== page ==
January 17 1999
Mossad plot to assassinate SaddamBy Uzi Mahnaimi, Amman
ISRAEL has developed an elaborate plan to kill Saddam Hussein during a visit to his mistress.
Special forces from the elite Unit 262, which rescued hostages at Entebbe airport in Uganda in 1976, have been trained to kill the Iraqi dictator with guided missiles, minutes after he leaves the woman's home.
Benjamin Netanyahu, the Israeli prime minister and a former member of 262, considered ordering the operation on the eve of last month's American and British airstrikes on Iraq, according to military sources.
He backed down after senior ministers warned against an assassination attempt. Its chance of success was rated at only one in five by military intelligence, whose officers have opposed it.
The window of opportunity discovered by Mossad was small but tantalising. Saddam's arrival at his mistress's village in northwestern Iraq was difficult to predict, but his schedule rarely varied once he was there.
The Iraqi president usually arrived around dusk. After visiting relatives in the area, he would spend the night at the mistress's home. In the morning he would go to a secret military site nearby.
Mossad, Israel's main intelligence agency, had a source which claimed to know in advance when Saddam would see the woman. If the accounts of Saddam's routine were correct, then for 15-20 minutes between leaving her and reaching the safety of the military site, he was vulnerable. Mossad believed that was enough to attempt assassination.
In intelligence terms, the information was gold dust. As many a would-be assassin has found to his cost, the most difficult part of any plan to kill the Iraqi leader is to find out where he will be at any given moment.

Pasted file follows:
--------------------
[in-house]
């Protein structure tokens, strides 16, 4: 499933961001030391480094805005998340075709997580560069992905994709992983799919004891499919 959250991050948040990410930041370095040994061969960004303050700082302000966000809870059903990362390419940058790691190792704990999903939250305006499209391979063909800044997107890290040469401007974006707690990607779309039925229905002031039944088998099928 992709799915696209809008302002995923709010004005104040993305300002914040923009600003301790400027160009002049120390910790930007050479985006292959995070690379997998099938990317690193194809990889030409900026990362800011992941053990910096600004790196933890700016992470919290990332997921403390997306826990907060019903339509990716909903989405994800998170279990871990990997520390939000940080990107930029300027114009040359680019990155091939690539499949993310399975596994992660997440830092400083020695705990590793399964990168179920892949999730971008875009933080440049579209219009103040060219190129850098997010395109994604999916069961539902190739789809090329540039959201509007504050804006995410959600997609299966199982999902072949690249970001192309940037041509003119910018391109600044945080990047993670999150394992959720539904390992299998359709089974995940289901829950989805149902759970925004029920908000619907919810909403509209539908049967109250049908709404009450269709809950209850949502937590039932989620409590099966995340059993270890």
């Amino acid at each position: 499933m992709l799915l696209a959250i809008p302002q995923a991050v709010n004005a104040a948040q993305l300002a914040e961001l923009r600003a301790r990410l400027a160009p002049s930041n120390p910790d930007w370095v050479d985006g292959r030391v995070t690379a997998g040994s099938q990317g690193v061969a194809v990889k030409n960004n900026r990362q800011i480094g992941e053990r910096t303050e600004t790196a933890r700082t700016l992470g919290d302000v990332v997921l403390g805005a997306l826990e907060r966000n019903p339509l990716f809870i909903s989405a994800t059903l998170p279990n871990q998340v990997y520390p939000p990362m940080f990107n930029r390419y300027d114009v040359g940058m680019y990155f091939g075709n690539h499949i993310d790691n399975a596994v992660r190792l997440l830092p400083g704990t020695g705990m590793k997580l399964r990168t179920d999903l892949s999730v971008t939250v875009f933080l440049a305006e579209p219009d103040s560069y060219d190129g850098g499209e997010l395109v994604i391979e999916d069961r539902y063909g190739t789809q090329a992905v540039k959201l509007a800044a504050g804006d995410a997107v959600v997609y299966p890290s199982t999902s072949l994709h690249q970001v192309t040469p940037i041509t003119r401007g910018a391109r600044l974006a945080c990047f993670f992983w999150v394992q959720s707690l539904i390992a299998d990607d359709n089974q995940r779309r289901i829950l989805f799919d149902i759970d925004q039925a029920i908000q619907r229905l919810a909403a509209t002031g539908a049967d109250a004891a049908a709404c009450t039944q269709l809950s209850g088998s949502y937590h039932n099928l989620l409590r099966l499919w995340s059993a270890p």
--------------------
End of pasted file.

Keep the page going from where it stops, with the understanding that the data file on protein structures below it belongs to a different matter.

Saddam guards the secrecy of his movements with meticulous care. They are known only to those in his inner circle, most of them family members. At night, dinner is cooked for him at more than a dozen safe houses, and Saddam chooses his place of rest only at the last moment. He also uses doubles to spread confusion.
To confirm the quality of the intelligence, a Mossad agent infiltrated Iraq and surveyed the location. He returned to Israel with good quality close-up photographs of the dictator. Mossad experts confirmed that they portrayed Saddam.
The plotting began. General Amiram Levine, who was appointed deputy head of Mossad last summer, persuaded Benjamin Netanyahu, the prime minister, that the intelligence was sound.
As Netanyahu's former commanding officer in the army, Levine had the confidence of the prime minister. Netanyahu set in motion a plan to use the information to wipe out Saddam.
The decision, Israeli sources said, was made for two reasons. Under growing pressure from the United States and in a running dispute with United Nations weapons inspectors, Saddam was an increasingly belligerent threat to Israel. The Iraqi president had fired Scud missiles on Tel Aviv during the 1991 Gulf war.
In addition, Netanyahu faced mounting criticism at home and the success of such a spectacular operation would clearly boost his fading political fortunes.
The idea of killing Saddam has long been on the Israeli agenda. An operation codenamed Bramble had already been planned to kill Saddam on the night of November 7, 1992.
Yitzhak Rabin, the then prime minister, and Ehud Barak, chief of staff at the time, authorised that particular operation. Barak, now head of the Labour party and a candidate for prime minister in the elections scheduled for May 17, persuaded the cautious Rabin that Mossad and Israeli special forces had the ability to pinpoint the Iraqi leader.